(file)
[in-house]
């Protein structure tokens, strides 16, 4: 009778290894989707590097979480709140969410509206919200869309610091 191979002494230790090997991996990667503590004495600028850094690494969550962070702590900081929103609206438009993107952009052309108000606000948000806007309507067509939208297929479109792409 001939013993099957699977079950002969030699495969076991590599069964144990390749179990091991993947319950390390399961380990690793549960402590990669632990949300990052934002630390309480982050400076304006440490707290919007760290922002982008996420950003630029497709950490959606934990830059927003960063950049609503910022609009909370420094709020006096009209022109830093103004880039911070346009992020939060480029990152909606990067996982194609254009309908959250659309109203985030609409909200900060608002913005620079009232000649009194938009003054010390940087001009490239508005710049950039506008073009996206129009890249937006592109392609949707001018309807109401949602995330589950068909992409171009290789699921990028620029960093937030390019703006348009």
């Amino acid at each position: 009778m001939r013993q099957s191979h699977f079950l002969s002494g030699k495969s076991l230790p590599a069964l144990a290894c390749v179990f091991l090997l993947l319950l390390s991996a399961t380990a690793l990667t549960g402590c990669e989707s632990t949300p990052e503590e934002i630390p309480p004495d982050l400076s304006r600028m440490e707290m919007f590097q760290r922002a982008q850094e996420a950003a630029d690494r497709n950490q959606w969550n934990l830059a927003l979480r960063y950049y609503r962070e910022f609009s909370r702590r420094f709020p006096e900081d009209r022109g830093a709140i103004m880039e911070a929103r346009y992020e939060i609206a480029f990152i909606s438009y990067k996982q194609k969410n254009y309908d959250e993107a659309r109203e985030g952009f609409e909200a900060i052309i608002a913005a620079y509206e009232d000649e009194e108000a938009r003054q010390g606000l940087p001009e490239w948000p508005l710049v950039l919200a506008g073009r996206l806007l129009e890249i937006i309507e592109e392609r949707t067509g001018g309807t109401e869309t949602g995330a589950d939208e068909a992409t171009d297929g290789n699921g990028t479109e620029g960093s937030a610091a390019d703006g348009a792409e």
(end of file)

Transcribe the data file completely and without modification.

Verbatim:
[in-house]
């Protein structure tokens, strides 16, 4: 009778290894989707590097979480709140969410509206919200869309610091 191979002494230790090997991996990667503590004495600028850094690494969550962070702590900081929103609206438009993107952009052309108000606000948000806007309507067509939208297929479109792409 001939013993099957699977079950002969030699495969076991590599069964144990390749179990091991993947319950390390399961380990690793549960402590990669632990949300990052934002630390309480982050400076304006440490707290919007760290922002982008996420950003630029497709950490959606934990830059927003960063950049609503910022609009909370420094709020006096009209022109830093103004880039911070346009992020939060480029990152909606990067996982194609254009309908959250659309109203985030609409909200900060608002913005620079009232000649009194938009003054010390940087001009490239508005710049950039506008073009996206129009890249937006592109392609949707001018309807109401949602995330589950068909992409171009290789699921990028620029960093937030390019703006348009």
């Amino acid at each position: 009778m001939r013993q099957s191979h699977f079950l002969s002494g030699k495969s076991l230790p590599a069964l144990a290894c390749v179990f091991l090997l993947l319950l390390s991996a399961t380990a690793l990667t549960g402590c990669e989707s632990t949300p990052e503590e934002i630390p309480p004495d982050l400076s304006r600028m440490e707290m919007f590097q760290r922002a982008q850094e996420a950003a630029d690494r497709n950490q959606w969550n934990l830059a927003l979480r960063y950049y609503r962070e910022f609009s909370r702590r420094f709020p006096e900081d009209r022109g830093a709140i103004m880039e911070a929103r346009y992020e939060i609206a480029f990152i909606s438009y990067k996982q194609k969410n254009y309908d959250e993107a659309r109203e985030g952009f609409e909200a900060i052309i608002a913005a620079y509206e009232d000649e009194e108000a938009r003054q010390g606000l940087p001009e490239w948000p508005l710049v950039l919200a506008g073009r996206l806007l129009e890249i937006i309507e592109e392609r949707t067509g001018g309807t109401e869309t949602g995330a589950d939208e068909a992409t171009d297929g290789n699921g990028t479109e620029g960093s937030a610091a390019d703006g348009a792409e």